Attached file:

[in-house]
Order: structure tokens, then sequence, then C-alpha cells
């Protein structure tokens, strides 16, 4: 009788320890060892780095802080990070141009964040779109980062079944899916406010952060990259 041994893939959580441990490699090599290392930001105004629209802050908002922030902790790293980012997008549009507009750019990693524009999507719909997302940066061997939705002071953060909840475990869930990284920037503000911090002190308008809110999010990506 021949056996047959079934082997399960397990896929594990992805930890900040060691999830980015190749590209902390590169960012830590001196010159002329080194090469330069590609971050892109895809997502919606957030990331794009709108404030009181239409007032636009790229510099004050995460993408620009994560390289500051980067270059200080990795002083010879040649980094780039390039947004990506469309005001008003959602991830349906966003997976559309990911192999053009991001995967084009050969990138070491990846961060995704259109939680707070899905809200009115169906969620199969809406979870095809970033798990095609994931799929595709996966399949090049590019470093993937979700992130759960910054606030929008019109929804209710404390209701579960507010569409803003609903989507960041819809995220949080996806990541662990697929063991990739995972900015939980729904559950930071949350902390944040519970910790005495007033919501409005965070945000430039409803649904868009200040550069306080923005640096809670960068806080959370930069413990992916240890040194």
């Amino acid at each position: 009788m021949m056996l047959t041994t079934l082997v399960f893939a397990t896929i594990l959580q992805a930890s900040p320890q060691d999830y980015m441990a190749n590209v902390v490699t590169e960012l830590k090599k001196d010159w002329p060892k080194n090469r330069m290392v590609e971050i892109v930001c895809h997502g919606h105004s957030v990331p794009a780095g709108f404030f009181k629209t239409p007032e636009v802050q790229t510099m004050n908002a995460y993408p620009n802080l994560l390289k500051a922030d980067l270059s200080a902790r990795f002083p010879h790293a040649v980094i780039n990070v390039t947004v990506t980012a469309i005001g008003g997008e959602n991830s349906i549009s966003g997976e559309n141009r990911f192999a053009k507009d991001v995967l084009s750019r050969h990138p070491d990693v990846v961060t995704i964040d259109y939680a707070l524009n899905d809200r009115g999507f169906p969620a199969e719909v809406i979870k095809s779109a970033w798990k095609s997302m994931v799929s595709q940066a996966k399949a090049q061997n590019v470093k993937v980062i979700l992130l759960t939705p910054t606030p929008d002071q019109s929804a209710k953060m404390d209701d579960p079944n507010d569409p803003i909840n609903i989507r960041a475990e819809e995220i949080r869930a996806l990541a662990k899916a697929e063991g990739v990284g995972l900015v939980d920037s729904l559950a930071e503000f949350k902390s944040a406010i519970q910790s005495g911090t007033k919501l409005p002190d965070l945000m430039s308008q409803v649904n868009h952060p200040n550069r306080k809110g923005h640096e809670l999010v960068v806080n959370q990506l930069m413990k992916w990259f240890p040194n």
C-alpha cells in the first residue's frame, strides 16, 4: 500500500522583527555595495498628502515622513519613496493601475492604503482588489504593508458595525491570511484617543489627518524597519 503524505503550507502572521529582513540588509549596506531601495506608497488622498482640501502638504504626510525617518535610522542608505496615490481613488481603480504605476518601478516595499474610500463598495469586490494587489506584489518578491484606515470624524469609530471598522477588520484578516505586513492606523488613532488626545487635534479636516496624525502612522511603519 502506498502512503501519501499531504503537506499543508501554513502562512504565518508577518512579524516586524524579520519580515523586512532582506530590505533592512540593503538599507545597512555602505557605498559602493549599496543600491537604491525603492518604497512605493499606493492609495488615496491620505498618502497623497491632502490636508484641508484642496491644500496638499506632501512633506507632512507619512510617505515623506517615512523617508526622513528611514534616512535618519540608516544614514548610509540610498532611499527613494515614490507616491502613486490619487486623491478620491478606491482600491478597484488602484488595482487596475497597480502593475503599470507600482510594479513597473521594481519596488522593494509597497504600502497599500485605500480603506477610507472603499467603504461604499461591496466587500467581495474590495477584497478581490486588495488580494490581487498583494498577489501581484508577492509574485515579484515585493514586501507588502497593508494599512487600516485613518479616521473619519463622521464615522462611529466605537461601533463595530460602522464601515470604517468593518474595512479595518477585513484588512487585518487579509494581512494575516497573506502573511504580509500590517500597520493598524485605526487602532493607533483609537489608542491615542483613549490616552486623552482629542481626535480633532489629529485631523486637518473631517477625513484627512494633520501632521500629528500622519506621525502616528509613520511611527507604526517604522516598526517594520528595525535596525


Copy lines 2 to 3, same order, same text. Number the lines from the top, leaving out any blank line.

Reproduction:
Order: structure tokens, then sequence, then C-alpha cells
């Protein structure tokens, strides 16, 4: 009788320890060892780095802080990070141009964040779109980062079944899916406010952060990259 041994893939959580441990490699090599290392930001105004629209802050908002922030902790790293980012997008549009507009750019990693524009999507719909997302940066061997939705002071953060909840475990869930990284920037503000911090002190308008809110999010990506 021949056996047959079934082997399960397990896929594990992805930890900040060691999830980015190749590209902390590169960012830590001196010159002329080194090469330069590609971050892109895809997502919606957030990331794009709108404030009181239409007032636009790229510099004050995460993408620009994560390289500051980067270059200080990795002083010879040649980094780039390039947004990506469309005001008003959602991830349906966003997976559309990911192999053009991001995967084009050969990138070491990846961060995704259109939680707070899905809200009115169906969620199969809406979870095809970033798990095609994931799929595709996966399949090049590019470093993937979700992130759960910054606030929008019109929804209710404390209701579960507010569409803003609903989507960041819809995220949080996806990541662990697929063991990739995972900015939980729904559950930071949350902390944040519970910790005495007033919501409005965070945000430039409803649904868009200040550069306080923005640096809670960068806080959370930069413990992916240890040194």